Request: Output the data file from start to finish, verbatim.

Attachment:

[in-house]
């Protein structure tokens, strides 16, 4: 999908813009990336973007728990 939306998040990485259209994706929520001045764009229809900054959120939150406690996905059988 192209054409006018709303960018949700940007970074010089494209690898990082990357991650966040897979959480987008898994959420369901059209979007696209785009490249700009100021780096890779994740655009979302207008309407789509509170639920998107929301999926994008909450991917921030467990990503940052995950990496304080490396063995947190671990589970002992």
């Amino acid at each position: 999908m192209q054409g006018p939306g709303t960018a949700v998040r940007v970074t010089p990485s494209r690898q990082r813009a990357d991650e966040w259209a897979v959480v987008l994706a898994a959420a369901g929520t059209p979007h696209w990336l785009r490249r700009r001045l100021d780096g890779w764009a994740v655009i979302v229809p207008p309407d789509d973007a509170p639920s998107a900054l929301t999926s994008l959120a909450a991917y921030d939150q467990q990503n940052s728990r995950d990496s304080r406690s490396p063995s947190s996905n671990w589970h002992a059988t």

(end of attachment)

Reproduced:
[in-house]
């Protein structure tokens, strides 16, 4: 999908813009990336973007728990 939306998040990485259209994706929520001045764009229809900054959120939150406690996905059988 192209054409006018709303960018949700940007970074010089494209690898990082990357991650966040897979959480987008898994959420369901059209979007696209785009490249700009100021780096890779994740655009979302207008309407789509509170639920998107929301999926994008909450991917921030467990990503940052995950990496304080490396063995947190671990589970002992």
């Amino acid at each position: 999908m192209q054409g006018p939306g709303t960018a949700v998040r940007v970074t010089p990485s494209r690898q990082r813009a990357d991650e966040w259209a897979v959480v987008l994706a898994a959420a369901g929520t059209p979007h696209w990336l785009r490249r700009r001045l100021d780096g890779w764009a994740v655009i979302v229809p207008p309407d789509d973007a509170p639920s998107a900054l929301t999926s994008l959120a909450a991917y921030d939150q467990q990503n940052s728990r995950d990496s304080r406690s490396p063995s947190s996905n671990w589970h002992a059988t």